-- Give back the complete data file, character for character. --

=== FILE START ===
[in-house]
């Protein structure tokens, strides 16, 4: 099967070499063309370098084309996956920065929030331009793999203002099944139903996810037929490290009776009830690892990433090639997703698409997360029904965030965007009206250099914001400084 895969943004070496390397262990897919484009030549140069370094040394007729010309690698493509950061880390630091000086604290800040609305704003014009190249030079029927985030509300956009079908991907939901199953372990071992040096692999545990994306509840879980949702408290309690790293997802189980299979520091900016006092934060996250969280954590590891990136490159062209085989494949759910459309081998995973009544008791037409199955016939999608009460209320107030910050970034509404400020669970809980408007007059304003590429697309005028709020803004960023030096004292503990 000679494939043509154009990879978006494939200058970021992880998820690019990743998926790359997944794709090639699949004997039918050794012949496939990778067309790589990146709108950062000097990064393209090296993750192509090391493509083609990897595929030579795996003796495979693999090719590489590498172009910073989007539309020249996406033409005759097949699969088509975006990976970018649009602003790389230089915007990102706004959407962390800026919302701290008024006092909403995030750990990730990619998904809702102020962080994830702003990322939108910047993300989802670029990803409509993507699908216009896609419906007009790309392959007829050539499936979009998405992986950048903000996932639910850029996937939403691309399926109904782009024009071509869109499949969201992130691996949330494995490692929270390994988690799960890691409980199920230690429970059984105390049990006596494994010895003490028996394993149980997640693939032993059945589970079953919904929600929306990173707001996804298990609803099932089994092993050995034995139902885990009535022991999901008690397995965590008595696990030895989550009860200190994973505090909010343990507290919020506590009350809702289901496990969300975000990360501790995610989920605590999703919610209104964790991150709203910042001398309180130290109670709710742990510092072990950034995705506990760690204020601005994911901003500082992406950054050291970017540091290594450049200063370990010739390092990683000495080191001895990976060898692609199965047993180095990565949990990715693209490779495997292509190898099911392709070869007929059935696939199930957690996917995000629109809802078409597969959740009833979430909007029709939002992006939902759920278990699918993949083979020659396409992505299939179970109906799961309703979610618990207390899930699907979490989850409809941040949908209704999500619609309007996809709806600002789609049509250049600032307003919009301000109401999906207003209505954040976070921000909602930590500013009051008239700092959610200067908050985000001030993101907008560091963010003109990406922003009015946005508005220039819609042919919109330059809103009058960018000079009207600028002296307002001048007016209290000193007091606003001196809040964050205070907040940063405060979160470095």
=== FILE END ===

[in-house]
């Protein structure tokens, strides 16, 4: 099967070499063309370098084309996956920065929030331009793999203002099944139903996810037929490290009776009830690892990433090639997703698409997360029904965030965007009206250099914001400084 895969943004070496390397262990897919484009030549140069370094040394007729010309690698493509950061880390630091000086604290800040609305704003014009190249030079029927985030509300956009079908991907939901199953372990071992040096692999545990994306509840879980949702408290309690790293997802189980299979520091900016006092934060996250969280954590590891990136490159062209085989494949759910459309081998995973009544008791037409199955016939999608009460209320107030910050970034509404400020669970809980408007007059304003590429697309005028709020803004960023030096004292503990 000679494939043509154009990879978006494939200058970021992880998820690019990743998926790359997944794709090639699949004997039918050794012949496939990778067309790589990146709108950062000097990064393209090296993750192509090391493509083609990897595929030579795996003796495979693999090719590489590498172009910073989007539309020249996406033409005759097949699969088509975006990976970018649009602003790389230089915007990102706004959407962390800026919302701290008024006092909403995030750990990730990619998904809702102020962080994830702003990322939108910047993300989802670029990803409509993507699908216009896609419906007009790309392959007829050539499936979009998405992986950048903000996932639910850029996937939403691309399926109904782009024009071509869109499949969201992130691996949330494995490692929270390994988690799960890691409980199920230690429970059984105390049990006596494994010895003490028996394993149980997640693939032993059945589970079953919904929600929306990173707001996804298990609803099932089994092993050995034995139902885990009535022991999901008690397995965590008595696990030895989550009860200190994973505090909010343990507290919020506590009350809702289901496990969300975000990360501790995610989920605590999703919610209104964790991150709203910042001398309180130290109670709710742990510092072990950034995705506990760690204020601005994911901003500082992406950054050291970017540091290594450049200063370990010739390092990683000495080191001895990976060898692609199965047993180095990565949990990715693209490779495997292509190898099911392709070869007929059935696939199930957690996917995000629109809802078409597969959740009833979430909007029709939002992006939902759920278990699918993949083979020659396409992505299939179970109906799961309703979610618990207390899930699907979490989850409809941040949908209704999500619609309007996809709806600002789609049509250049600032307003919009301000109401999906207003209505954040976070921000909602930590500013009051008239700092959610200067908050985000001030993101907008560091963010003109990406922003009015946005508005220039819609042919919109330059809103009058960018000079009207600028002296307002001048007016209290000193007091606003001196809040964050205070907040940063405060979160470095």